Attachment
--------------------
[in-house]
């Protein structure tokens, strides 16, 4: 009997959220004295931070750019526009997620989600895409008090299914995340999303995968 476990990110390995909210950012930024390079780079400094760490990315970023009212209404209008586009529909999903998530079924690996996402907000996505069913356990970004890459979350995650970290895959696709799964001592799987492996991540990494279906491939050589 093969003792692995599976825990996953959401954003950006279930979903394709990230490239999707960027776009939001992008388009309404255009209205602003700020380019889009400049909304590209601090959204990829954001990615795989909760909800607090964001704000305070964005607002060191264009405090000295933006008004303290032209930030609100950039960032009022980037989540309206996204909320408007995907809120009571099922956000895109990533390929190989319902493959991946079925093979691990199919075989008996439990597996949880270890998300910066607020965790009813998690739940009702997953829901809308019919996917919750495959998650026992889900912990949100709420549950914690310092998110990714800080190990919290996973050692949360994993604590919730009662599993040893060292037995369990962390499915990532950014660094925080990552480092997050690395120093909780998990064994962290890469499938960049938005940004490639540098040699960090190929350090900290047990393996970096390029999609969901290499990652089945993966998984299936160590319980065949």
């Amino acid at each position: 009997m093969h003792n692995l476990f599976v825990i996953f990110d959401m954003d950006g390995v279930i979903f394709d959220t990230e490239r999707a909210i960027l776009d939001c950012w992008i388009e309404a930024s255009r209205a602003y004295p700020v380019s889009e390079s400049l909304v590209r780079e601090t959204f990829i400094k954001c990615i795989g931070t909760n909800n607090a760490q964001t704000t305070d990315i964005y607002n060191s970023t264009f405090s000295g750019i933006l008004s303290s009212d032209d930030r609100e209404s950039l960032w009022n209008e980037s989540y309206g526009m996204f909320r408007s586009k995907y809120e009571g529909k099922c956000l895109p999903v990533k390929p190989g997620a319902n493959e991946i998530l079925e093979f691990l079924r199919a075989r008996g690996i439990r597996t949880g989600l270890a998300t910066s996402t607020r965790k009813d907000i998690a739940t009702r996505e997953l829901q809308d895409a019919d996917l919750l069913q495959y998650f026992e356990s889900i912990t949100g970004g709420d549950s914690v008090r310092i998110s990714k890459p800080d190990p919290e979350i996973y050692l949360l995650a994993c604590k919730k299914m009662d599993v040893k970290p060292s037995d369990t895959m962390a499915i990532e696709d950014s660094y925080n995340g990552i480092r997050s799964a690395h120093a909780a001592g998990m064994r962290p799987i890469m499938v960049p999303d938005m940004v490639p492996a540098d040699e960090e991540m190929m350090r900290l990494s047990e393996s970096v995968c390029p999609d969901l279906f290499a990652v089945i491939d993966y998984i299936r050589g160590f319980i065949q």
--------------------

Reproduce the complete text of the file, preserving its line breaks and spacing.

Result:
[in-house]
């Protein structure tokens, strides 16, 4: 009997959220004295931070750019526009997620989600895409008090299914995340999303995968 476990990110390995909210950012930024390079780079400094760490990315970023009212209404209008586009529909999903998530079924690996996402907000996505069913356990970004890459979350995650970290895959696709799964001592799987492996991540990494279906491939050589 093969003792692995599976825990996953959401954003950006279930979903394709990230490239999707960027776009939001992008388009309404255009209205602003700020380019889009400049909304590209601090959204990829954001990615795989909760909800607090964001704000305070964005607002060191264009405090000295933006008004303290032209930030609100950039960032009022980037989540309206996204909320408007995907809120009571099922956000895109990533390929190989319902493959991946079925093979691990199919075989008996439990597996949880270890998300910066607020965790009813998690739940009702997953829901809308019919996917919750495959998650026992889900912990949100709420549950914690310092998110990714800080190990919290996973050692949360994993604590919730009662599993040893060292037995369990962390499915990532950014660094925080990552480092997050690395120093909780998990064994962290890469499938960049938005940004490639540098040699960090190929350090900290047990393996970096390029999609969901290499990652089945993966998984299936160590319980065949």
């Amino acid at each position: 009997m093969h003792n692995l476990f599976v825990i996953f990110d959401m954003d950006g390995v279930i979903f394709d959220t990230e490239r999707a909210i960027l776009d939001c950012w992008i388009e309404a930024s255009r209205a602003y004295p700020v380019s889009e390079s400049l909304v590209r780079e601090t959204f990829i400094k954001c990615i795989g931070t909760n909800n607090a760490q964001t704000t305070d990315i964005y607002n060191s970023t264009f405090s000295g750019i933006l008004s303290s009212d032209d930030r609100e209404s950039l960032w009022n209008e980037s989540y309206g526009m996204f909320r408007s586009k995907y809120e009571g529909k099922c956000l895109p999903v990533k390929p190989g997620a319902n493959e991946i998530l079925e093979f691990l079924r199919a075989r008996g690996i439990r597996t949880g989600l270890a998300t910066s996402t607020r965790k009813d907000i998690a739940t009702r996505e997953l829901q809308d895409a019919d996917l919750l069913q495959y998650f026992e356990s889900i912990t949100g970004g709420d549950s914690v008090r310092i998110s990714k890459p800080d190990p919290e979350i996973y050692l949360l995650a994993c604590k919730k299914m009662d599993v040893k970290p060292s037995d369990t895959m962390a499915i990532e696709d950014s660094y925080n995340g990552i480092r997050s799964a690395h120093a909780a001592g998990m064994r962290p799987i890469m499938v960049p999303d938005m940004v490639p492996a540098d040699e960090e991540m190929m350090r900290l990494s047990e393996s970096v995968c390029p999609d969901l279906f290499a990652v089945i491939d993966y998984i299936r050589g160590f319980i065949q």